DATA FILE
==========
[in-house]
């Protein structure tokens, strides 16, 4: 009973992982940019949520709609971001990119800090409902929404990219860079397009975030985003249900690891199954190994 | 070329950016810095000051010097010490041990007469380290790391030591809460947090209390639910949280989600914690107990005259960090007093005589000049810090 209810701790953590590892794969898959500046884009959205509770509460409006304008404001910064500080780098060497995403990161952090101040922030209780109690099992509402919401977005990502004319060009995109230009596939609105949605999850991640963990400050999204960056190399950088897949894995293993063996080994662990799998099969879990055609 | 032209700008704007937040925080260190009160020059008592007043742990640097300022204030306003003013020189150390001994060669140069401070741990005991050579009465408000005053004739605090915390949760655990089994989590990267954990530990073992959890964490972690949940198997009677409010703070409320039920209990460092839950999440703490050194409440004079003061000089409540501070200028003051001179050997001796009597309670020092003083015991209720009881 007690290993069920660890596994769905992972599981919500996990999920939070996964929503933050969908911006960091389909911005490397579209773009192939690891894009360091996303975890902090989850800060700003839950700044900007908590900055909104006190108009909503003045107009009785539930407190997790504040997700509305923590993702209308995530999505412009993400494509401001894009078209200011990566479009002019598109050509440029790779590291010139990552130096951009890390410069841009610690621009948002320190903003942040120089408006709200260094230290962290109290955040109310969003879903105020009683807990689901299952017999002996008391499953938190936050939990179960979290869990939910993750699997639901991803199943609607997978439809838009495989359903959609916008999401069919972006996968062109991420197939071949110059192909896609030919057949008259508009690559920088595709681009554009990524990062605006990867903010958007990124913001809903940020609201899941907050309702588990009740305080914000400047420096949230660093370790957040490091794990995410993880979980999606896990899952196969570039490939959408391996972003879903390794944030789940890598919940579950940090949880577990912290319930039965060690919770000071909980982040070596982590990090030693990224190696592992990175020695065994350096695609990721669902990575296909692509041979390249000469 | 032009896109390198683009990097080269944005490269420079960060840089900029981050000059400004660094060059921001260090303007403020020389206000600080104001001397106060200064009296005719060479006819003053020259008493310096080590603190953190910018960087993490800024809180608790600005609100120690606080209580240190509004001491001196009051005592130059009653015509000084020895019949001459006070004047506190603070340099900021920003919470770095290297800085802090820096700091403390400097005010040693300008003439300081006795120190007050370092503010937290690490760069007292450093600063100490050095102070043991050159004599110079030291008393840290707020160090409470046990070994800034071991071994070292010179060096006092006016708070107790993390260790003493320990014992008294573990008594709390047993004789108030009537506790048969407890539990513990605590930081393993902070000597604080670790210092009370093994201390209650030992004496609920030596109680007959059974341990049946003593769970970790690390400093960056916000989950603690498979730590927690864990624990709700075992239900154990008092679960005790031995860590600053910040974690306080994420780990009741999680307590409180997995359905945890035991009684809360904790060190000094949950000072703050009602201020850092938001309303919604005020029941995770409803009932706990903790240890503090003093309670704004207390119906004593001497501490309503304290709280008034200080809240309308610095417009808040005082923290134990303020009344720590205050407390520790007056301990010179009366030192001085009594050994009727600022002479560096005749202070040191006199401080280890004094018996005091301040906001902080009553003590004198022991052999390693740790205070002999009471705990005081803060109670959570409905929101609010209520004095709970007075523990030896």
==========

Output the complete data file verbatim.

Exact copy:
[in-house]
């Protein structure tokens, strides 16, 4: 009973992982940019949520709609971001990119800090409902929404990219860079397009975030985003249900690891199954190994 | 070329950016810095000051010097010490041990007469380290790391030591809460947090209390639910949280989600914690107990005259960090007093005589000049810090 209810701790953590590892794969898959500046884009959205509770509460409006304008404001910064500080780098060497995403990161952090101040922030209780109690099992509402919401977005990502004319060009995109230009596939609105949605999850991640963990400050999204960056190399950088897949894995293993063996080994662990799998099969879990055609 | 032209700008704007937040925080260190009160020059008592007043742990640097300022204030306003003013020189150390001994060669140069401070741990005991050579009465408000005053004739605090915390949760655990089994989590990267954990530990073992959890964490972690949940198997009677409010703070409320039920209990460092839950999440703490050194409440004079003061000089409540501070200028003051001179050997001796009597309670020092003083015991209720009881 007690290993069920660890596994769905992972599981919500996990999920939070996964929503933050969908911006960091389909911005490397579209773009192939690891894009360091996303975890902090989850800060700003839950700044900007908590900055909104006190108009909503003045107009009785539930407190997790504040997700509305923590993702209308995530999505412009993400494509401001894009078209200011990566479009002019598109050509440029790779590291010139990552130096951009890390410069841009610690621009948002320190903003942040120089408006709200260094230290962290109290955040109310969003879903105020009683807990689901299952017999002996008391499953938190936050939990179960979290869990939910993750699997639901991803199943609607997978439809838009495989359903959609916008999401069919972006996968062109991420197939071949110059192909896609030919057949008259508009690559920088595709681009554009990524990062605006990867903010958007990124913001809903940020609201899941907050309702588990009740305080914000400047420096949230660093370790957040490091794990995410993880979980999606896990899952196969570039490939959408391996972003879903390794944030789940890598919940579950940090949880577990912290319930039965060690919770000071909980982040070596982590990090030693990224190696592992990175020695065994350096695609990721669902990575296909692509041979390249000469 | 032009896109390198683009990097080269944005490269420079960060840089900029981050000059400004660094060059921001260090303007403020020389206000600080104001001397106060200064009296005719060479006819003053020259008493310096080590603190953190910018960087993490800024809180608790600005609100120690606080209580240190509004001491001196009051005592130059009653015509000084020895019949001459006070004047506190603070340099900021920003919470770095290297800085802090820096700091403390400097005010040693300008003439300081006795120190007050370092503010937290690490760069007292450093600063100490050095102070043991050159004599110079030291008393840290707020160090409470046990070994800034071991071994070292010179060096006092006016708070107790993390260790003493320990014992008294573990008594709390047993004789108030009537506790048969407890539990513990605590930081393993902070000597604080670790210092009370093994201390209650030992004496609920030596109680007959059974341990049946003593769970970790690390400093960056916000989950603690498979730590927690864990624990709700075992239900154990008092679960005790031995860590600053910040974690306080994420780990009741999680307590409180997995359905945890035991009684809360904790060190000094949950000072703050009602201020850092938001309303919604005020029941995770409803009932706990903790240890503090003093309670704004207390119906004593001497501490309503304290709280008034200080809240309308610095417009808040005082923290134990303020009344720590205050407390520790007056301990010179009366030192001085009594050994009727600022002479560096005749202070040191006199401080280890004094018996005091301040906001902080009553003590004198022991052999390693740790205070002999009471705990005081803060109670959570409905929101609010209520004095709970007075523990030896």